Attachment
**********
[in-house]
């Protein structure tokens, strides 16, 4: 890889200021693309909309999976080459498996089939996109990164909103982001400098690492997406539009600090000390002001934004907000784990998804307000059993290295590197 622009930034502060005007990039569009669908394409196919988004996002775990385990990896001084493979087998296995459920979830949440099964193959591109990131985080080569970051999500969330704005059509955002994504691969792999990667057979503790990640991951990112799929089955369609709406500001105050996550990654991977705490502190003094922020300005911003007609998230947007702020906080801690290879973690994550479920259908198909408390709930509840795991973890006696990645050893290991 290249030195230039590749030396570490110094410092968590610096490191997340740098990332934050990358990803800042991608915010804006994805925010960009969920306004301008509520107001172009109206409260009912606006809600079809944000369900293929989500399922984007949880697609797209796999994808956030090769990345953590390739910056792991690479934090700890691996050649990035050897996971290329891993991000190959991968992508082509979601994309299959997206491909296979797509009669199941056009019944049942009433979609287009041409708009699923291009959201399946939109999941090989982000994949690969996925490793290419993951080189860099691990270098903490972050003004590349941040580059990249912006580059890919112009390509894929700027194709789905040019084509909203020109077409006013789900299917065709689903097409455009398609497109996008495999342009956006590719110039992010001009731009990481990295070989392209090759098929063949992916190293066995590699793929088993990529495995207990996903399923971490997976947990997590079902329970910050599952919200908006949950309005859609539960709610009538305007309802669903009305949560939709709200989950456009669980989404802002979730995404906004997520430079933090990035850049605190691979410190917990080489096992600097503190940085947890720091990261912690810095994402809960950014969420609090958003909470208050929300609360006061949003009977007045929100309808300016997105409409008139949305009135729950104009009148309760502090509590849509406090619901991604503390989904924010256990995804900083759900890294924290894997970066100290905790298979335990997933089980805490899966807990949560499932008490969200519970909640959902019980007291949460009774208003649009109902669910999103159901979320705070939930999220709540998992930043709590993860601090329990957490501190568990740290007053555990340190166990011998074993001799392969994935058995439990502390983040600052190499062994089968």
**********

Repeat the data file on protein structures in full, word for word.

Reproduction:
[in-house]
């Protein structure tokens, strides 16, 4: 890889200021693309909309999976080459498996089939996109990164909103982001400098690492997406539009600090000390002001934004907000784990998804307000059993290295590197 622009930034502060005007990039569009669908394409196919988004996002775990385990990896001084493979087998296995459920979830949440099964193959591109990131985080080569970051999500969330704005059509955002994504691969792999990667057979503790990640991951990112799929089955369609709406500001105050996550990654991977705490502190003094922020300005911003007609998230947007702020906080801690290879973690994550479920259908198909408390709930509840795991973890006696990645050893290991 290249030195230039590749030396570490110094410092968590610096490191997340740098990332934050990358990803800042991608915010804006994805925010960009969920306004301008509520107001172009109206409260009912606006809600079809944000369900293929989500399922984007949880697609797209796999994808956030090769990345953590390739910056792991690479934090700890691996050649990035050897996971290329891993991000190959991968992508082509979601994309299959997206491909296979797509009669199941056009019944049942009433979609287009041409708009699923291009959201399946939109999941090989982000994949690969996925490793290419993951080189860099691990270098903490972050003004590349941040580059990249912006580059890919112009390509894929700027194709789905040019084509909203020109077409006013789900299917065709689903097409455009398609497109996008495999342009956006590719110039992010001009731009990481990295070989392209090759098929063949992916190293066995590699793929088993990529495995207990996903399923971490997976947990997590079902329970910050599952919200908006949950309005859609539960709610009538305007309802669903009305949560939709709200989950456009669980989404802002979730995404906004997520430079933090990035850049605190691979410190917990080489096992600097503190940085947890720091990261912690810095994402809960950014969420609090958003909470208050929300609360006061949003009977007045929100309808300016997105409409008139949305009135729950104009009148309760502090509590849509406090619901991604503390989904924010256990995804900083759900890294924290894997970066100290905790298979335990997933089980805490899966807990949560499932008490969200519970909640959902019980007291949460009774208003649009109902669910999103159901979320705070939930999220709540998992930043709590993860601090329990957490501190568990740290007053555990340190166990011998074993001799392969994935058995439990502390983040600052190499062994089968």